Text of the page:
Using these prayers that both look and feel Powerfully Old has value for its own sake.  In many cases, such prayers were devised for a purpose, the wording exactly and precisely chosen to cause certain effects in ourselves and the world around us because of what they seek, express, and ask for.  In such cases, these “purposeful” prayers are indistinguishable from spells or conjurations; indeed, many spells and conjurations I use are identical in form, structure, and diction to what you might find used in the Roman Ritual or in a modern church service.  Simply by reciting these prayers with a true need and a sincere heart, even just once and that quietly, can produce powerful and wondrous effects in your life, and it helps to have an index of them handy just in case for a variety of services or needs; this is one of the reason why I maintain and carry with me everywhere my own enchiridion, my own handbook of prayers and rituals, just in case I need something specific for a particular purpose.

Even still, all that being said, reciting prayers that have been recorded and presented to you isn’t all there is to prayer.  After a certain point, the same prayers recited over and over, even if it starts out meaningful, can sometimes become meaningless, soulless, and empty; some people, after settling into a routine for the sake of routine, end up praying the same empty words as a routine.  This drains the efficacy and power of prayer, because all you’re doing is saying the words for the sake of saying the words because you’re used to saying them.  Other people like to keep “enhancing” their prayers by introducing longer and more elaborate phrases, in an attempt to keep the air flowing and trying to reclaim some of that initial wonder through more of the same, but this often misses the entire point of prayer.  This is pointless; as Jesus said in Matthew 6 (despite the context-appropriate disdain for “pagans”), “when you pray, do not keep on babbling like pagans, for they think they will be heard because of their many words; do not be like them, for your Father knows what you need before you ask him”.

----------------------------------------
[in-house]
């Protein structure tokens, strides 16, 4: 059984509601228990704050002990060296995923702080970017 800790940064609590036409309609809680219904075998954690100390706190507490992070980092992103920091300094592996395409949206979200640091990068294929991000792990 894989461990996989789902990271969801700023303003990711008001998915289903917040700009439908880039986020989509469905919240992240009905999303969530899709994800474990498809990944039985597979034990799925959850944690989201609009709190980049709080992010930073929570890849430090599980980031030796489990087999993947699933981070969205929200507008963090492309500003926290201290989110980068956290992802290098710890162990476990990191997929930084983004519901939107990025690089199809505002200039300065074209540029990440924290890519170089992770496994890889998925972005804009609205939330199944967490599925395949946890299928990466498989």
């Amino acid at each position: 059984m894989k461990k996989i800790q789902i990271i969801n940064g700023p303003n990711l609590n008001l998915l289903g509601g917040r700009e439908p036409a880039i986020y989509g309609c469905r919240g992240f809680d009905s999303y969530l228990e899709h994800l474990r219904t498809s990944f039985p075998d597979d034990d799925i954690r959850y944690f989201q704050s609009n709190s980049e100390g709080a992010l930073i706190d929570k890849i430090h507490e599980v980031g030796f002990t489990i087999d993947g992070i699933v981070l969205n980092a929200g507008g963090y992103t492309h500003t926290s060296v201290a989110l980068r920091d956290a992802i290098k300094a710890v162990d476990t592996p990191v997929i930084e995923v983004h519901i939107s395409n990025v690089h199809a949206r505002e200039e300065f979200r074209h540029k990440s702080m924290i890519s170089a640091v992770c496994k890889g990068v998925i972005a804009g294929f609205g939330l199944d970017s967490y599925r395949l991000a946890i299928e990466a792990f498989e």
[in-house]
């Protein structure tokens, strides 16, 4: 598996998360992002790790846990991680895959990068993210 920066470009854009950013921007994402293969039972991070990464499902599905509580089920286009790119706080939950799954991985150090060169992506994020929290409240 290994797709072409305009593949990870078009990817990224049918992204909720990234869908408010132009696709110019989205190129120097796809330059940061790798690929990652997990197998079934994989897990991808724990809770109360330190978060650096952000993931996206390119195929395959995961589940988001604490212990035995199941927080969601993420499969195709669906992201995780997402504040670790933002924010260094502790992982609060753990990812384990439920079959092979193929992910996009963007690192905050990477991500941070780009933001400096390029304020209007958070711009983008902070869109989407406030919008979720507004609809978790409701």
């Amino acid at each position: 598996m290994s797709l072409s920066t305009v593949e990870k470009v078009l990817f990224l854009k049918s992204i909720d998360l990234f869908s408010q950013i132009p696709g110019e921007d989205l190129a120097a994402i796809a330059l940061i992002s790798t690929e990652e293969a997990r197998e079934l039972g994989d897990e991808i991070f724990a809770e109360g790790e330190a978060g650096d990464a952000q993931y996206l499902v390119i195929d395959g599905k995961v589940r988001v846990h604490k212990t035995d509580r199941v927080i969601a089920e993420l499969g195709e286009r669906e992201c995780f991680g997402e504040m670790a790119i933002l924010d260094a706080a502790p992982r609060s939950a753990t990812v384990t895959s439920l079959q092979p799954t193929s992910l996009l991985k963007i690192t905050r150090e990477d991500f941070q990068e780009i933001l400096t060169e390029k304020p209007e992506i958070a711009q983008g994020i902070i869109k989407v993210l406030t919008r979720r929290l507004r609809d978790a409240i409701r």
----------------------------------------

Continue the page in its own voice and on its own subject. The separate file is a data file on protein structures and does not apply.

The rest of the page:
You don’t need to keep saying the same things over and over louder and louder to be heard.  Words alone are not the only part of the vehicle of prayer, no matter how old those words are, who said them first, or how many you use.  If your heart isn’t in the prayer, you’re just giving a soliloquy to be heard by yourself and nobody and nothing else; if you pray without heart, you’re not praying. 

In the end, all true prayer comes from the heart.  It’s that personal divine spark that sets off the holy fire that enflames us in prayer, within which we can become consumed and by which we can become refined into a holier state of being.  All these recorded prayers that we have at our disposal are meant to gather up the flames of the heart into a holy bonfire that reaches to Heaven and illumines our entire world; that’s why we have them, and why we use them.  We recite these old prayers with the intent that our hearts become a spiritual muscle, becoming stronger with each use, and which we use to elevate ourselves and our minds to the Divine; to recite them by rote without actually using the spiritual muscle of our heart is nothing more than going through the motions, which at best does nothing to make us stronger than we already are, and at worst leads us into the atrophy of despair, depression, and faithlessness.